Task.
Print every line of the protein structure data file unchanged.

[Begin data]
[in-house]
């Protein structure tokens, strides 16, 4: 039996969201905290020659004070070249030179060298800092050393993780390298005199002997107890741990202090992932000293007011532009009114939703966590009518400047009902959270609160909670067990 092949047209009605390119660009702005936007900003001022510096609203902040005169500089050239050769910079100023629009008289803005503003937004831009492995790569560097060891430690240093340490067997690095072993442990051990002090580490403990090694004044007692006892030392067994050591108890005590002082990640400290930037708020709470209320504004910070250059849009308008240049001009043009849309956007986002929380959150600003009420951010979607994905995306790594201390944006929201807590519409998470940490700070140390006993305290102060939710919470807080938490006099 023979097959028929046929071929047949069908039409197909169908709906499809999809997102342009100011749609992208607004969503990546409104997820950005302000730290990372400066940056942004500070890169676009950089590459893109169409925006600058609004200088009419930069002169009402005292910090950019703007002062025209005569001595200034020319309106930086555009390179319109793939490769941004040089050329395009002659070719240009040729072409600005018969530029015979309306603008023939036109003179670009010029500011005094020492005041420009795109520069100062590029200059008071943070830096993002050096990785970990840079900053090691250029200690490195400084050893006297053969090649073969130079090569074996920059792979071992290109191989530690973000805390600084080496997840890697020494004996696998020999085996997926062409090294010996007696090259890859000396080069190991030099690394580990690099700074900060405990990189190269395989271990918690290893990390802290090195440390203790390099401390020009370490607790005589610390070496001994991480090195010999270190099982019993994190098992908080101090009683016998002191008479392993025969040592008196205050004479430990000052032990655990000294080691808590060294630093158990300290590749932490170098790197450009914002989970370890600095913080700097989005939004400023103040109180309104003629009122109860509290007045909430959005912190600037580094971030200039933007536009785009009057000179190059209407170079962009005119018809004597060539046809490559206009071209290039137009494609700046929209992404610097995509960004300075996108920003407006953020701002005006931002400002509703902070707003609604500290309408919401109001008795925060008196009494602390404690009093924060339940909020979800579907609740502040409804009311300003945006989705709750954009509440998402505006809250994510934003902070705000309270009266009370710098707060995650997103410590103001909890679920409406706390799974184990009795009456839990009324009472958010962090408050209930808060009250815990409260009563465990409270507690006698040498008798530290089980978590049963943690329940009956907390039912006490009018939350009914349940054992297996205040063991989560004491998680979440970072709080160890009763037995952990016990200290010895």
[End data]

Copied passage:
[in-house]
């Protein structure tokens, strides 16, 4: 039996969201905290020659004070070249030179060298800092050393993780390298005199002997107890741990202090992932000293007011532009009114939703966590009518400047009902959270609160909670067990 092949047209009605390119660009702005936007900003001022510096609203902040005169500089050239050769910079100023629009008289803005503003937004831009492995790569560097060891430690240093340490067997690095072993442990051990002090580490403990090694004044007692006892030392067994050591108890005590002082990640400290930037708020709470209320504004910070250059849009308008240049001009043009849309956007986002929380959150600003009420951010979607994905995306790594201390944006929201807590519409998470940490700070140390006993305290102060939710919470807080938490006099 023979097959028929046929071929047949069908039409197909169908709906499809999809997102342009100011749609992208607004969503990546409104997820950005302000730290990372400066940056942004500070890169676009950089590459893109169409925006600058609004200088009419930069002169009402005292910090950019703007002062025209005569001595200034020319309106930086555009390179319109793939490769941004040089050329395009002659070719240009040729072409600005018969530029015979309306603008023939036109003179670009010029500011005094020492005041420009795109520069100062590029200059008071943070830096993002050096990785970990840079900053090691250029200690490195400084050893006297053969090649073969130079090569074996920059792979071992290109191989530690973000805390600084080496997840890697020494004996696998020999085996997926062409090294010996007696090259890859000396080069190991030099690394580990690099700074900060405990990189190269395989271990918690290893990390802290090195440390203790390099401390020009370490607790005589610390070496001994991480090195010999270190099982019993994190098992908080101090009683016998002191008479392993025969040592008196205050004479430990000052032990655990000294080691808590060294630093158990300290590749932490170098790197450009914002989970370890600095913080700097989005939004400023103040109180309104003629009122109860509290007045909430959005912190600037580094971030200039933007536009785009009057000179190059209407170079962009005119018809004597060539046809490559206009071209290039137009494609700046929209992404610097995509960004300075996108920003407006953020701002005006931002400002509703902070707003609604500290309408919401109001008795925060008196009494602390404690009093924060339940909020979800579907609740502040409804009311300003945006989705709750954009509440998402505006809250994510934003902070705000309270009266009370710098707060995650997103410590103001909890679920409406706390799974184990009795009456839990009324009472958010962090408050209930808060009250815990409260009563465990409270507690006698040498008798530290089980978590049963943690329940009956907390039912006490009018939350009914349940054992297996205040063991989560004491998680979440970072709080160890009763037995952990016990200290010895």